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A Heart for Grace

Proper 20A-17

Immanuel Lutheran, Chicago

God asked Jonah, “Is it right for you to be angry?”  Jonah’s answer, of course, is yes!  God’s little object lesson using a weed, a worm, and the wind did nothing to dispel Jonah’s bitterness. What made him so upset?

You remember the story, God said to Jonah, “Go at once to Ninevah, that great city…” (Jonah 1:2) and prophesy to it. It is a shocking mission. Ninevah (which is the modern city of Mosul in northern Iraq), was home to the enemy.  It was the capital city of Assyria, Israel’s traditional enemy and eventual conqueror.  With a population of 120,000 people, some classical accounts say that it was the largest city in the world in those days. Its pagan sinfulness was legendary, as was its cruelty:  The people of Ninevah were known to scorch their enemies alive to decorate their walls and pyramids with their skin (Jacques Ellul, The Judgment of Jonah, 1971, p. 26).

The Ninevites were bad.  Their policy of forced slavery and intermarriage were intended to annihilate the Jewish people. So when God told Jonah to go to Ninevah, he can’t believe his ears and he tries to run away.  He booked a trip to Tarshish –which is completely in the opposite direction, and about as far away from Ninevah as any person in the ancient world could get.

An interesting side note is Jonah comes up in our lectionary only twice every three years. But this week in addition to being read by Christians at worship across our city and around the world, it is also read in worship by Jews everywhere for the Day of Atonement or Yom Kippur.  God offers Jonah forgiveness by which he may be purified and cleansed from all his sins before God. But notice, in typically Hebraic fashion, God doesn’t rebuke Jonah for his anger.  Instead, he playfully attempts to broaden Jonah’s horizons, so that Jonah will see the Ninevites as God sees them.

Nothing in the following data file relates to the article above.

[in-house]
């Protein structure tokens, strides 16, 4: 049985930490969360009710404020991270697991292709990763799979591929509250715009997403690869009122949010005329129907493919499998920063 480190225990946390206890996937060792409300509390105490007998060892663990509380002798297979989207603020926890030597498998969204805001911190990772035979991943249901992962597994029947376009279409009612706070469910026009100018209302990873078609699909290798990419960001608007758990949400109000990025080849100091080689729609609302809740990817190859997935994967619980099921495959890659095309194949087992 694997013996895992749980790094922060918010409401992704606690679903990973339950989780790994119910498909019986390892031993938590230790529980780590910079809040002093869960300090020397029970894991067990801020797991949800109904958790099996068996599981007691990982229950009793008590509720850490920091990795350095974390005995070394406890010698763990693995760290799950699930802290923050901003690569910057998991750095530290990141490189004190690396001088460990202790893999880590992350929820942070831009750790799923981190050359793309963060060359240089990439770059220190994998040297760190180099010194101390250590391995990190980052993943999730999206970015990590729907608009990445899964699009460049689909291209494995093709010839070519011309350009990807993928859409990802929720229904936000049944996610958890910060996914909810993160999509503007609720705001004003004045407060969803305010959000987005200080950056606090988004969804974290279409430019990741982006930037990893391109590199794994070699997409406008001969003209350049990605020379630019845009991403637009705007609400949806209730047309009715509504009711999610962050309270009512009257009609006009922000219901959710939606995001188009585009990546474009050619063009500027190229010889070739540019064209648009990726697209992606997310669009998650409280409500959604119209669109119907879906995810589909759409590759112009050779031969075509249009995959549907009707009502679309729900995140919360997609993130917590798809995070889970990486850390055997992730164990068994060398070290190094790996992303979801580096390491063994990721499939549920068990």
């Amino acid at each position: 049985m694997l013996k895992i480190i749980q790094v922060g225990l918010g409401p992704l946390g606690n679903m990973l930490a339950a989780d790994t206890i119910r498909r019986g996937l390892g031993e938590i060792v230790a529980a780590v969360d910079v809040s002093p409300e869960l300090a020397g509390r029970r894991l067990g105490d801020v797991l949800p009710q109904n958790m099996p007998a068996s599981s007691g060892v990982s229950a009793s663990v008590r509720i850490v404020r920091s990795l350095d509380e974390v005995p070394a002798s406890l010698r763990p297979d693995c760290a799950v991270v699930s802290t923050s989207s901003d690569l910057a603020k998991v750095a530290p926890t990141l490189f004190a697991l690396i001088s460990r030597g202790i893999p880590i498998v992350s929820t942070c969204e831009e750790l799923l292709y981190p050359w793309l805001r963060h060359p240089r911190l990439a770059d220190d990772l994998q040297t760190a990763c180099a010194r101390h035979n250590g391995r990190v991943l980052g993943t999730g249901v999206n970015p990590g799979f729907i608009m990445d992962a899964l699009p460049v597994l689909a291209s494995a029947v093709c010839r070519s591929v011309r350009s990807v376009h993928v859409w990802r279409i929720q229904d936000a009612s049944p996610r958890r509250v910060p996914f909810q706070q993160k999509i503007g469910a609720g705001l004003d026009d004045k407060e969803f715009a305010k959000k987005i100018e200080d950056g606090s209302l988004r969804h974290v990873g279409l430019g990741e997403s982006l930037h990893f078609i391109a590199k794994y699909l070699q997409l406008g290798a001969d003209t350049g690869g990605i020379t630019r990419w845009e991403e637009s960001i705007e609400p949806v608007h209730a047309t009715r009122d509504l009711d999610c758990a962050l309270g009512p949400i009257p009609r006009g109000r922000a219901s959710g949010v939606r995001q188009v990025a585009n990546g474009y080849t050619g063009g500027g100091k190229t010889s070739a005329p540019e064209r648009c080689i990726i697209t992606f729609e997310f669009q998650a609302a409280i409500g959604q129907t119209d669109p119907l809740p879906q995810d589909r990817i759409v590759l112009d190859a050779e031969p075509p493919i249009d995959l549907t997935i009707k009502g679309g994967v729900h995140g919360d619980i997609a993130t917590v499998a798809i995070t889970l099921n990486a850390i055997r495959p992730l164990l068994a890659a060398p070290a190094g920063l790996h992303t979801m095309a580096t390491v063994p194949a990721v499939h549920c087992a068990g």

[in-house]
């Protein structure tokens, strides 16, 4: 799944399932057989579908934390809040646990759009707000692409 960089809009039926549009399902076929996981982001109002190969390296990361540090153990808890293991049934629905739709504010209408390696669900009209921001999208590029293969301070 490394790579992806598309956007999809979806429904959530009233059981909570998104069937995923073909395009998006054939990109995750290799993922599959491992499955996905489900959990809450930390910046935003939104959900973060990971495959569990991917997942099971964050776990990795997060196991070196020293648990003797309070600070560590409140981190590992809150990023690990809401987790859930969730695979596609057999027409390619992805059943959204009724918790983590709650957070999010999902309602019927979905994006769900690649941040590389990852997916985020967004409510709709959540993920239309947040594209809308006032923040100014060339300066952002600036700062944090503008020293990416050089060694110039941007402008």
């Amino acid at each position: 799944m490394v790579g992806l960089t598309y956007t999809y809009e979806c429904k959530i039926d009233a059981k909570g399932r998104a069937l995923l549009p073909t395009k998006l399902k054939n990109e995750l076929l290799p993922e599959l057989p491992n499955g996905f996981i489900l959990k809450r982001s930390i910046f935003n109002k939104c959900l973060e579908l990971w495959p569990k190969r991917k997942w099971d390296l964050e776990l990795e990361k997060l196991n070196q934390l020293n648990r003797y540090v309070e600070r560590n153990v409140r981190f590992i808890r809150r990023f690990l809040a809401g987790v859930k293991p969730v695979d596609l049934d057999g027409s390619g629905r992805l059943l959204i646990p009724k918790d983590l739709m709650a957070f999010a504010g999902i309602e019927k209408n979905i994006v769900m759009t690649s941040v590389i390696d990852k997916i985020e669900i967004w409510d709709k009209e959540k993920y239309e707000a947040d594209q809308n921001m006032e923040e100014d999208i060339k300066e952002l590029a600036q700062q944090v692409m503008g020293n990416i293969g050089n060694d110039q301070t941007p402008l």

Jonah’s plan to run away from God is met with disaster.  No one is beyond the reach of God’s hand. He is thrown into the sea, gets tangled in weeds as he is about to drown, at the last moment is swallowed by a great fish and, finally, three days later, vomited out upon the sandy shore.  He doesn’t even have time to wipe himself off when he hears God repeat the command, ‘Get up, and go to Nineveh!’ (Jonah 3:2).

The only thing more preposterous than this big fish story is what happens next. When he finally arrives at Ninevah Jonah’s half-hearted preaching has amazing results.  The evil Assyrian king and all the people repent.  Even the animals repent!  They repent in the same way an observant Jewish person would –only much much better.

And rather than being overjoyed, Jonah complained bitterly: “I knew that you were a gracious and compassionate God, slow to anger and abounding in love, a God who relents from sending calamity” (Jonah 4:2).  God’s equal-opportunity mercy disgusted Jonah.

Disgust and rejection at God’s mercy could be the thread that binds our readings together. Jesus says that the Kingdom of Heaven may be compared to an owner of a vineyard who hired day-laborers to take in the harvest.  Some worked twelve hours, some worked nine, others worked for six hours; while others only worked for three; and some for only one hour!  And yet, he paid them all the same, beginning with the last ones hired to the first. Then, to add insult to injury the landowner insisted on paying the workers in reverse order, thereby making sure that the first workers saw what the last received.  Wouldn’t it be easier to pay the all-day laborers first, sending them home before they could see what their “less deserving” counterparts received.  But no, the landowner wanted them to see what kind of vineyard he ran.  He wanted them to experience radical generosity.  He wanted them to surrender their envy and join the party.